Sutra 4.17: Things become known or unknown by the way in which they colour the mind. Translation by Kofi Busia
Sutra 4.17: However, a particular object or substance is comprehended or ignored in accordance with whether the mind is or is not coloured by that object, and is therefore attracted or repelled by that substance. Hence the quality or the description of the substance is dependent on the mind: whereas its existence is independent of it. Translation by Swami Venkatesanada
Do you look at the world through colored glasses? Rose-tinted or otherwise? Let’s find out with a little home experiment.
Go to your kitchen cupboards and open one of them. What do you see?
Here’s what I see in mine (maybe you’ll be able to relate):
- the top shelf overstuffed with bags of chips and snacks leftover from game night
- the middle shelf lined with jars of nuts and teas, but not quite as orderly as I would like
- the bottom shelf littered with canisters of dry grains… and a stray bottle of himalayan salt?
Every time I open the door to this cupboard, I see whatever item I’m looking for. I also see a level of disarray that I don’t like.
I can’t see just jars of tea, not without excessive effort. I see glass jars of black teas next to glass jars nuts & seeds. But, wait, what is that one plastic tub of cashews doing there?!
I see the items. I see their relationships to one another. I see their relationships to their container. I can’t unsee these relationships.
I don’t just see tea. I see half-filled jars of Earl Gray with not quite enough empty space around them to be a satisfying scene. That jar of chia seeds should live just a little more to the left…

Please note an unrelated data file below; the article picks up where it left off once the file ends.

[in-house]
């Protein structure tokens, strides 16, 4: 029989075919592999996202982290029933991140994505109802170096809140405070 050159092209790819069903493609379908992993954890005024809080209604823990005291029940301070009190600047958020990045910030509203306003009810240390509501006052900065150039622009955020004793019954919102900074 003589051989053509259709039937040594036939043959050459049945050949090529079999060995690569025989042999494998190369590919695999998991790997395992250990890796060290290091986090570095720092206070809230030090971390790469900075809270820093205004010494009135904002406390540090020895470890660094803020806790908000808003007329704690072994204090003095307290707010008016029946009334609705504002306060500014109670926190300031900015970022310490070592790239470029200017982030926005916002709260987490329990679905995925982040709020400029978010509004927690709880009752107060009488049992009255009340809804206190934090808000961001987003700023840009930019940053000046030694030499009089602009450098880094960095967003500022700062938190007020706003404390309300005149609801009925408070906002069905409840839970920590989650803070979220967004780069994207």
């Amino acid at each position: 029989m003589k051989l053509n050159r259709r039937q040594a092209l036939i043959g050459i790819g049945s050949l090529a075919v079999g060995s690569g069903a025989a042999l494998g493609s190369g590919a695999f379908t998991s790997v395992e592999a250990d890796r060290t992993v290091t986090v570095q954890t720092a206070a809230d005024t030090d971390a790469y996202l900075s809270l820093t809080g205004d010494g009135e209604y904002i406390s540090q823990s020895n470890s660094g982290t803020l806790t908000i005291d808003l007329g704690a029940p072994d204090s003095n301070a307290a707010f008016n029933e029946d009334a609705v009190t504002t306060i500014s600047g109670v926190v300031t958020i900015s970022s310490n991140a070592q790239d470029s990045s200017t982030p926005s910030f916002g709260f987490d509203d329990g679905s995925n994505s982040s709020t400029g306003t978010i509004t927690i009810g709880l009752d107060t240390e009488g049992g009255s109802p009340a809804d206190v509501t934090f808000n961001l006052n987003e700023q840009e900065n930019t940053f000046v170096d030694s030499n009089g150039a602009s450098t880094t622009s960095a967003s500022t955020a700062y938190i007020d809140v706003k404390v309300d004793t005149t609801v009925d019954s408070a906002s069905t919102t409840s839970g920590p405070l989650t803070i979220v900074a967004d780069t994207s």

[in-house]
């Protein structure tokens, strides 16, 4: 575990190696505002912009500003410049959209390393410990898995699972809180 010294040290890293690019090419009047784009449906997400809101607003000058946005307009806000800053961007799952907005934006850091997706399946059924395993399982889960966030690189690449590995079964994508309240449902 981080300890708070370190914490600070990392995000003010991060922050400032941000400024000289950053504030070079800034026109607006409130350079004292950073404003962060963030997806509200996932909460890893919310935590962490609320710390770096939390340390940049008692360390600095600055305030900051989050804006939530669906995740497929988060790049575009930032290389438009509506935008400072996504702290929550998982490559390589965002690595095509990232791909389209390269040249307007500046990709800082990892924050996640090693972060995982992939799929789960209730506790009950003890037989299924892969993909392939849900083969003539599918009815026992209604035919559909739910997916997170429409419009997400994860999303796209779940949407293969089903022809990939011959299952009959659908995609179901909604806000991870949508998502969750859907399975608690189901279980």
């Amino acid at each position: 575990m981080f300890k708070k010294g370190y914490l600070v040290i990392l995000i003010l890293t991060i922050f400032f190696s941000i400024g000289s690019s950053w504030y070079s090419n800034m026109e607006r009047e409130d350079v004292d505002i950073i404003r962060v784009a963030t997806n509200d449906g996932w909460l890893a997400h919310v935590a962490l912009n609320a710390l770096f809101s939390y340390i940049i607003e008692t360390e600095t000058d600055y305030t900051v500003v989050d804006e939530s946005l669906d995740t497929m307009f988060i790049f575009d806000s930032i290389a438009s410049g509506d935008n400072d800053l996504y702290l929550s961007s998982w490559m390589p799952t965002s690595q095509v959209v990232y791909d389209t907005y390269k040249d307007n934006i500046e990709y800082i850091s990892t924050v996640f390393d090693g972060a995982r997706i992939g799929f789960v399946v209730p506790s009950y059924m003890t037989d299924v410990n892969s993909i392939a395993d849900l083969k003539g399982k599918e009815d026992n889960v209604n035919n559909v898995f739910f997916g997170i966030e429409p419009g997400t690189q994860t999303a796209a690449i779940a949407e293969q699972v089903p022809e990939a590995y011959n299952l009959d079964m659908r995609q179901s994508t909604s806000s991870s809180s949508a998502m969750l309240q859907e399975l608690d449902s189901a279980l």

I see the world through tidiness-colored glasses.
My husband, Kris, who shares my penchant for organization, has similarly colored lenses. Just somehow they’re different enough that he has relinquished cupboard control to me (lest we come to blows over where the chia seeds should be). Just like I’ve surrendered towel-folding to him (albeit begrudingly). Because no matter how we try, we do not seem to be able to put on each others’ glasses in these particular areas.
You see the world through your own lenses. How do you color the world?
Do you see a special shine on certain objects that draws you to them? Or maybe you see the spatial relationships, like in my case? Or perhaps objects are all dull and flat to you, and it’s animals you see through that unique hue in your eyes?
I love that we all see differently (that’s my love of relationships again). What I don’t love (and my guess is that most of you don’t either) is when our lenses become so opaque with our individual perspective that we shut out the reality of other perspectives.
You can let someone else’s vision in, even if it means a new color emerges. Your unique perspective can still be there. But opening up to a new one may save you from charging into a battle you don’t need to fight.
Just maybe, your first reaction will transform into a well-considered response.
I don’t love the way Kris leaves the towels folded when they return from the laundry, and I doubt I ever will. But I can see why he does it that way, and when I look at the linen closet, I feel a bit of affection for it. Seeing his work reminds me of who my husband is, and that he is his own person. And I am mine. Together, we see more clearly, but we need our own views, too.
The same is true for you and me, you and yours, you and everyone.
Hari om tat sat!
Experience your true self and bring it into every moment of your living!
The Yoga Sutras of Patanjali are a classical text on yoga–a guidebook of sorts.
Each week, 216 teacher Esther Palmer dives into one of the sutras and we let it take us where it takes us.